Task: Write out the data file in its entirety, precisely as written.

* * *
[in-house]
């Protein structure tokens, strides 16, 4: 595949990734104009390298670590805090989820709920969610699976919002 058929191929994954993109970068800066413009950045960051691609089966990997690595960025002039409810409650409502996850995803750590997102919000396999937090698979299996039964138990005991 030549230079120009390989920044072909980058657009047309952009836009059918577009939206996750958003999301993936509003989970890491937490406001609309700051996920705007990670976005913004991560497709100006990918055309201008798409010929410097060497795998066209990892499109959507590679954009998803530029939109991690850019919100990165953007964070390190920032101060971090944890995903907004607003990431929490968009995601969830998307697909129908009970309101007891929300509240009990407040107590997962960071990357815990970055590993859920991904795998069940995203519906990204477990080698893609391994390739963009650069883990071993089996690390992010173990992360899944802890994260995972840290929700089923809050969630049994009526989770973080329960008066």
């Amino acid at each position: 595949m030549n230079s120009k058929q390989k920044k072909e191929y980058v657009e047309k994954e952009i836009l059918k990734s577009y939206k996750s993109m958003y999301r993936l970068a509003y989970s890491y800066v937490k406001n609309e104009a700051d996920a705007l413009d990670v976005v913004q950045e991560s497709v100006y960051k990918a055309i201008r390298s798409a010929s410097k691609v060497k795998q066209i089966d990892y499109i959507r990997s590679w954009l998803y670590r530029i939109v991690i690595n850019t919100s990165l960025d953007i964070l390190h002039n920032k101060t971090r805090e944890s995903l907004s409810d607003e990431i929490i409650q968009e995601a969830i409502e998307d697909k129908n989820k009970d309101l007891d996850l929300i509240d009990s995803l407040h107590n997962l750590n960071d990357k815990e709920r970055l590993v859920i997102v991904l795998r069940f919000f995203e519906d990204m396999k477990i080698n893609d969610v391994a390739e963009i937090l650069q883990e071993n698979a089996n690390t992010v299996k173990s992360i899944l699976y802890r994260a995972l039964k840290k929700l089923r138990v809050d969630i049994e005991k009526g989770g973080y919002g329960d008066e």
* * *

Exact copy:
[in-house]
């Protein structure tokens, strides 16, 4: 595949990734104009390298670590805090989820709920969610699976919002 058929191929994954993109970068800066413009950045960051691609089966990997690595960025002039409810409650409502996850995803750590997102919000396999937090698979299996039964138990005991 030549230079120009390989920044072909980058657009047309952009836009059918577009939206996750958003999301993936509003989970890491937490406001609309700051996920705007990670976005913004991560497709100006990918055309201008798409010929410097060497795998066209990892499109959507590679954009998803530029939109991690850019919100990165953007964070390190920032101060971090944890995903907004607003990431929490968009995601969830998307697909129908009970309101007891929300509240009990407040107590997962960071990357815990970055590993859920991904795998069940995203519906990204477990080698893609391994390739963009650069883990071993089996690390992010173990992360899944802890994260995972840290929700089923809050969630049994009526989770973080329960008066």
């Amino acid at each position: 595949m030549n230079s120009k058929q390989k920044k072909e191929y980058v657009e047309k994954e952009i836009l059918k990734s577009y939206k996750s993109m958003y999301r993936l970068a509003y989970s890491y800066v937490k406001n609309e104009a700051d996920a705007l413009d990670v976005v913004q950045e991560s497709v100006y960051k990918a055309i201008r390298s798409a010929s410097k691609v060497k795998q066209i089966d990892y499109i959507r990997s590679w954009l998803y670590r530029i939109v991690i690595n850019t919100s990165l960025d953007i964070l390190h002039n920032k101060t971090r805090e944890s995903l907004s409810d607003e990431i929490i409650q968009e995601a969830i409502e998307d697909k129908n989820k009970d309101l007891d996850l929300i509240d009990s995803l407040h107590n997962l750590n960071d990357k815990e709920r970055l590993v859920i997102v991904l795998r069940f919000f995203e519906d990204m396999k477990i080698n893609d969610v391994a390739e963009i937090l650069q883990e071993n698979a089996n690390t992010v299996k173990s992360i899944l699976y802890r994260a995972l039964k840290k929700l089923r138990v809050d969630i049994e005991k009526g989770g973080y919002g329960d008066e």